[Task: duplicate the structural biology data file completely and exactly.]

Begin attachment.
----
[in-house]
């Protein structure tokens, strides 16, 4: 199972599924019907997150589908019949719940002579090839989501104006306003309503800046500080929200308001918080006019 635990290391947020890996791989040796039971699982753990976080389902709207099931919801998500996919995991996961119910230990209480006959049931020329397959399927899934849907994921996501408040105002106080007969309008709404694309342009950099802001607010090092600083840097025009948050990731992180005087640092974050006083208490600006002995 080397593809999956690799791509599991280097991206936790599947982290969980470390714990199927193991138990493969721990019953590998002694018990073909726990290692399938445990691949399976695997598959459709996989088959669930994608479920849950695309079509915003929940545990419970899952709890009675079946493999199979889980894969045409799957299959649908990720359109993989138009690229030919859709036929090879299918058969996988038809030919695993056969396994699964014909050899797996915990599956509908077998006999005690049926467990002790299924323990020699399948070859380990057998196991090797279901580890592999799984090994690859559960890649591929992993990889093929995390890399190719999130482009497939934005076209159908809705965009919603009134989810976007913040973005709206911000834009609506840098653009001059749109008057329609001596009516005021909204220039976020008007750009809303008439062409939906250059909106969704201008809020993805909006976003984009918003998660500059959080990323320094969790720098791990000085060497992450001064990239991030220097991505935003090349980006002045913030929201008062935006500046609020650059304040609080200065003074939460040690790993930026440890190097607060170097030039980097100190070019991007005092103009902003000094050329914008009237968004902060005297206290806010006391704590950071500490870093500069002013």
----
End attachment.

[in-house]
């Protein structure tokens, strides 16, 4: 199972599924019907997150589908019949719940002579090839989501104006306003309503800046500080929200308001918080006019 635990290391947020890996791989040796039971699982753990976080389902709207099931919801998500996919995991996961119910230990209480006959049931020329397959399927899934849907994921996501408040105002106080007969309008709404694309342009950099802001607010090092600083840097025009948050990731992180005087640092974050006083208490600006002995 080397593809999956690799791509599991280097991206936790599947982290969980470390714990199927193991138990493969721990019953590998002694018990073909726990290692399938445990691949399976695997598959459709996989088959669930994608479920849950695309079509915003929940545990419970899952709890009675079946493999199979889980894969045409799957299959649908990720359109993989138009690229030919859709036929090879299918058969996988038809030919695993056969396994699964014909050899797996915990599956509908077998006999005690049926467990002790299924323990020699399948070859380990057998196991090797279901580890592999799984090994690859559960890649591929992993990889093929995390890399190719999130482009497939934005076209159908809705965009919603009134989810976007913040973005709206911000834009609506840098653009001059749109008057329609001596009516005021909204220039976020008007750009809303008439062409939906250059909106969704201008809020993805909006976003984009918003998660500059959080990323320094969790720098791990000085060497992450001064990239991030220097991505935003090349980006002045913030929201008062935006500046609020650059304040609080200065003074939460040690790993930026440890190097607060170097030039980097100190070019991007005092103009902003000094050329914008009237968004902060005297206290806010006391704590950071500490870093500069002013």